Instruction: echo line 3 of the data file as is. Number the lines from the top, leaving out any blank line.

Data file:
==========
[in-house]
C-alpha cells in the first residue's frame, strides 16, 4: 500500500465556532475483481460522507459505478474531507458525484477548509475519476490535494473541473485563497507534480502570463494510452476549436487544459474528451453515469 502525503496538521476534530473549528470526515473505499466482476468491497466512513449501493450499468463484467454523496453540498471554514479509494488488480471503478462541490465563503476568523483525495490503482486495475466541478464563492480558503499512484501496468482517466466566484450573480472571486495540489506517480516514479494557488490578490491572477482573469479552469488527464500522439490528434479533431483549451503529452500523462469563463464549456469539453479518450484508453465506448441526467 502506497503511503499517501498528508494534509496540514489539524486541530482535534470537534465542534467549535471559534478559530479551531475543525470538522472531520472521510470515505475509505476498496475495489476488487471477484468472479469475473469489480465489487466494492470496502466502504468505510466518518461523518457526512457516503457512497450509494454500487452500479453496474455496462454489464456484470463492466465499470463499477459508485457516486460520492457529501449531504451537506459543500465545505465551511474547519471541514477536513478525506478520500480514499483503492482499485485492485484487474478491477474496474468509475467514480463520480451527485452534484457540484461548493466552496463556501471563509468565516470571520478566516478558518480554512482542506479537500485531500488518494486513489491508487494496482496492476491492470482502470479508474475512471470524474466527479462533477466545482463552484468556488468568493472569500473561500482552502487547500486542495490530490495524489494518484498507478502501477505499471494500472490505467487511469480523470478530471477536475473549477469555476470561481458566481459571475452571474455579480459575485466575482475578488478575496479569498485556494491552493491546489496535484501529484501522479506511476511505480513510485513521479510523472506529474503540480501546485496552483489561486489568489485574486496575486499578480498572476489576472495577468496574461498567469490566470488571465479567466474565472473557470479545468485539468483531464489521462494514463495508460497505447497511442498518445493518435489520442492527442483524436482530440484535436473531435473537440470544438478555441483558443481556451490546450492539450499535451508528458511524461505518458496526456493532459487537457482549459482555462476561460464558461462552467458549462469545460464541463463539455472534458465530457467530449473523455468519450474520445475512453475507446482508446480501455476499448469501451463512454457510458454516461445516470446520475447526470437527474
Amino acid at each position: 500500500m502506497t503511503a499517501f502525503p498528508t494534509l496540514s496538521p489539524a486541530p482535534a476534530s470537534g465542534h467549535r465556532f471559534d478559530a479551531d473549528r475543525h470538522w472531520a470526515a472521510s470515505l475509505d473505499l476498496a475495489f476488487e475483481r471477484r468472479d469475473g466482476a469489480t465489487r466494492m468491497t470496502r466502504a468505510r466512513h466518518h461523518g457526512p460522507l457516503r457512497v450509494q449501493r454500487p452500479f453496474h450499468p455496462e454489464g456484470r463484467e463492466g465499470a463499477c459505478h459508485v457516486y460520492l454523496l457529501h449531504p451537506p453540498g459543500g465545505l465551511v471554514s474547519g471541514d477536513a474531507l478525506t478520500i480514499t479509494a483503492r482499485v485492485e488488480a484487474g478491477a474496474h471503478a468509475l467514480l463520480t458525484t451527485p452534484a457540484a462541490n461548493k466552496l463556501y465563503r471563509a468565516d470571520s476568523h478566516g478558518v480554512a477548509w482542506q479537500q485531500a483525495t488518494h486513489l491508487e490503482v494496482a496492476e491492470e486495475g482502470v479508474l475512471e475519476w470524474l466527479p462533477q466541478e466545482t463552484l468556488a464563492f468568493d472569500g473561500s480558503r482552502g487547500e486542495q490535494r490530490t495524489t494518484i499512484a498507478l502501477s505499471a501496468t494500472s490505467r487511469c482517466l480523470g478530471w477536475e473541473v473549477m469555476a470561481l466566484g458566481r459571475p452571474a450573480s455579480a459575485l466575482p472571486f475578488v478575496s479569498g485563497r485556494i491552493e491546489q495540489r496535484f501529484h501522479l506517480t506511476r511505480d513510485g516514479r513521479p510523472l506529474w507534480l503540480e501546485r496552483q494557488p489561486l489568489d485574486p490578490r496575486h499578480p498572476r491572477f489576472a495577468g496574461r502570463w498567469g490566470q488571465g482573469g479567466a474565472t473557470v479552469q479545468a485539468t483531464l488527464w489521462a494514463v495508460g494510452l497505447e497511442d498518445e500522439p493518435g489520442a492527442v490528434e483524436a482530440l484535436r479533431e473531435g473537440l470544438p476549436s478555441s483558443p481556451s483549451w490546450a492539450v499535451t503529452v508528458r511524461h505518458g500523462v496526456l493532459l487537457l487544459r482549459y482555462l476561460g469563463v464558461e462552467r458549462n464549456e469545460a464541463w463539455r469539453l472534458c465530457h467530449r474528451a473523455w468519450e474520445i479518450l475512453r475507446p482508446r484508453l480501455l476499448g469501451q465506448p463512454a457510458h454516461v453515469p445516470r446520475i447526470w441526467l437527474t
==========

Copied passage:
Amino acid at each position: 500500500m502506497t503511503a499517501f502525503p498528508t494534509l496540514s496538521p489539524a486541530p482535534a476534530s470537534g465542534h467549535r465556532f471559534d478559530a479551531d473549528r475543525h470538522w472531520a470526515a472521510s470515505l475509505d473505499l476498496a475495489f476488487e475483481r471477484r468472479d469475473g466482476a469489480t465489487r466494492m468491497t470496502r466502504a468505510r466512513h466518518h461523518g457526512p460522507l457516503r457512497v450509494q449501493r454500487p452500479f453496474h450499468p455496462e454489464g456484470r463484467e463492466g465499470a463499477c459505478h459508485v457516486y460520492l454523496l457529501h449531504p451537506p453540498g459543500g465545505l465551511v471554514s474547519g471541514d477536513a474531507l478525506t478520500i480514499t479509494a483503492r482499485v485492485e488488480a484487474g478491477a474496474h471503478a468509475l467514480l463520480t458525484t451527485p452534484a457540484a462541490n461548493k466552496l463556501y465563503r471563509a468565516d470571520s476568523h478566516g478558518v480554512a477548509w482542506q479537500q485531500a483525495t488518494h486513489l491508487e490503482v494496482a496492476e491492470e486495475g482502470v479508474l475512471e475519476w470524474l466527479p462533477q466541478e466545482t463552484l468556488a464563492f468568493d472569500g473561500s480558503r482552502g487547500e486542495q490535494r490530490t495524489t494518484i499512484a498507478l502501477s505499471a501496468t494500472s490505467r487511469c482517466l480523470g478530471w477536475e473541473v473549477m469555476a470561481l466566484g458566481r459571475p452571474a450573480s455579480a459575485l466575482p472571486f475578488v478575496s479569498g485563497r485556494i491552493e491546489q495540489r496535484f501529484h501522479l506517480t506511476r511505480d513510485g516514479r513521479p510523472l506529474w507534480l503540480e501546485r496552483q494557488p489561486l489568489d485574486p490578490r496575486h499578480p498572476r491572477f489576472a495577468g496574461r502570463w498567469g490566470q488571465g482573469g479567466a474565472t473557470v479552469q479545468a485539468t483531464l488527464w489521462a494514463v495508460g494510452l497505447e497511442d498518445e500522439p493518435g489520442a492527442v490528434e483524436a482530440l484535436r479533431e473531435g473537440l470544438p476549436s478555441s483558443p481556451s483549451w490546450a492539450v499535451t503529452v508528458r511524461h505518458g500523462v496526456l493532459l487537457l487544459r482549459y482555462l476561460g469563463v464558461e462552467r458549462n464549456e469545460a464541463w463539455r469539453l472534458c465530457h467530449r474528451a473523455w468519450e474520445i479518450l475512453r475507446p482508446r484508453l480501455l476499448g469501451q465506448p463512454a457510458h454516461v453515469p445516470r446520475i447526470w441526467l437527474t